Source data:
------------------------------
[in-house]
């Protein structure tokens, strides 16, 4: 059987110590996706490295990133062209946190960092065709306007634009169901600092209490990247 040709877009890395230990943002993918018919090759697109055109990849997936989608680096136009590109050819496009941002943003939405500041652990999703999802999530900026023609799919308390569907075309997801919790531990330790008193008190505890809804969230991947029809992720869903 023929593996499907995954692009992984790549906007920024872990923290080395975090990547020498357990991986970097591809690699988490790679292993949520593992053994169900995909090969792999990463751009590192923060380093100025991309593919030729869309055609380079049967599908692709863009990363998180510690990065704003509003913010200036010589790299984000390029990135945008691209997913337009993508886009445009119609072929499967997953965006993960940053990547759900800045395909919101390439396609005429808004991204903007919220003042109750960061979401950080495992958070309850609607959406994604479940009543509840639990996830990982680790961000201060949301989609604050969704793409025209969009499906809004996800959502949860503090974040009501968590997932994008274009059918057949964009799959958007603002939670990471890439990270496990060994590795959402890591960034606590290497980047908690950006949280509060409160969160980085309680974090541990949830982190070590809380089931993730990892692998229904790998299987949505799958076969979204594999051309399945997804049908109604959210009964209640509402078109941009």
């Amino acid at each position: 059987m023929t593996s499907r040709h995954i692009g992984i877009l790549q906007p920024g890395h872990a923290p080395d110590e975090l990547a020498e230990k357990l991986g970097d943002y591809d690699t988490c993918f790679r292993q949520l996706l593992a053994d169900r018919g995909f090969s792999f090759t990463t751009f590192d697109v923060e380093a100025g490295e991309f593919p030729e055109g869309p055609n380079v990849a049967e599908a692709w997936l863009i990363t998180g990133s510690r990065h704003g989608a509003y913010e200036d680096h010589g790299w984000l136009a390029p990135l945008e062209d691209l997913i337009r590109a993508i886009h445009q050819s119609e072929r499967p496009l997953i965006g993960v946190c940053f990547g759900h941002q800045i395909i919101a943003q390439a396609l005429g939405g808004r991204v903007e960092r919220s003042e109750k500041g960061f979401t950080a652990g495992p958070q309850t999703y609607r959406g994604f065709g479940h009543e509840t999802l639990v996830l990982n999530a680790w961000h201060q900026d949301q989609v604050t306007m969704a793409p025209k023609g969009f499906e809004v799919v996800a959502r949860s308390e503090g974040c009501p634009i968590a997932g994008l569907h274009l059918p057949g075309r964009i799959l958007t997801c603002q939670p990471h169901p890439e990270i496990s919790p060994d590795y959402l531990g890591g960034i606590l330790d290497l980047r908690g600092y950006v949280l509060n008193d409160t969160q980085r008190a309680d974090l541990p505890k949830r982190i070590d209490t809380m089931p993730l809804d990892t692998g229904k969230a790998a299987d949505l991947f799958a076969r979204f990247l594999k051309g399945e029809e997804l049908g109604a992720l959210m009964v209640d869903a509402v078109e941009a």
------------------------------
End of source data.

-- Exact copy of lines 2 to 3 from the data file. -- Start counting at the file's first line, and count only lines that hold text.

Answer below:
């Protein structure tokens, strides 16, 4: 059987110590996706490295990133062209946190960092065709306007634009169901600092209490990247 040709877009890395230990943002993918018919090759697109055109990849997936989608680096136009590109050819496009941002943003939405500041652990999703999802999530900026023609799919308390569907075309997801919790531990330790008193008190505890809804969230991947029809992720869903 023929593996499907995954692009992984790549906007920024872990923290080395975090990547020498357990991986970097591809690699988490790679292993949520593992053994169900995909090969792999990463751009590192923060380093100025991309593919030729869309055609380079049967599908692709863009990363998180510690990065704003509003913010200036010589790299984000390029990135945008691209997913337009993508886009445009119609072929499967997953965006993960940053990547759900800045395909919101390439396609005429808004991204903007919220003042109750960061979401950080495992958070309850609607959406994604479940009543509840639990996830990982680790961000201060949301989609604050969704793409025209969009499906809004996800959502949860503090974040009501968590997932994008274009059918057949964009799959958007603002939670990471890439990270496990060994590795959402890591960034606590290497980047908690950006949280509060409160969160980085309680974090541990949830982190070590809380089931993730990892692998229904790998299987949505799958076969979204594999051309399945997804049908109604959210009964209640509402078109941009």
């Amino acid at each position: 059987m023929t593996s499907r040709h995954i692009g992984i877009l790549q906007p920024g890395h872990a923290p080395d110590e975090l990547a020498e230990k357990l991986g970097d943002y591809d690699t988490c993918f790679r292993q949520l996706l593992a053994d169900r018919g995909f090969s792999f090759t990463t751009f590192d697109v923060e380093a100025g490295e991309f593919p030729e055109g869309p055609n380079v990849a049967e599908a692709w997936l863009i990363t998180g990133s510690r990065h704003g989608a509003y913010e200036d680096h010589g790299w984000l136009a390029p990135l945008e062209d691209l997913i337009r590109a993508i886009h445009q050819s119609e072929r499967p496009l997953i965006g993960v946190c940053f990547g759900h941002q800045i395909i919101a943003q390439a396609l005429g939405g808004r991204v903007e960092r919220s003042e109750k500041g960061f979401t950080a652990g495992p958070q309850t999703y609607r959406g994604f065709g479940h009543e509840t999802l639990v996830l990982n999530a680790w961000h201060q900026d949301q989609v604050t306007m969704a793409p025209k023609g969009f499906e809004v799919v996800a959502r949860s308390e503090g974040c009501p634009i968590a997932g994008l569907h274009l059918p057949g075309r964009i799959l958007t997801c603002q939670p990471h169901p890439e990270i496990s919790p060994d590795y959402l531990g890591g960034i606590l330790d290497l980047r908690g600092y950006v949280l509060n008193d409160t969160q980085r008190a309680d974090l541990p505890k949830r982190i070590d209490t809380m089931p993730l809804d990892t692998g229904k969230a790998a299987d949505l991947f799958a076969r979204f990247l594999k051309g399945e029809e997804l049908g109604a992720l959210m009964v209640d869903a509402v078109e941009a």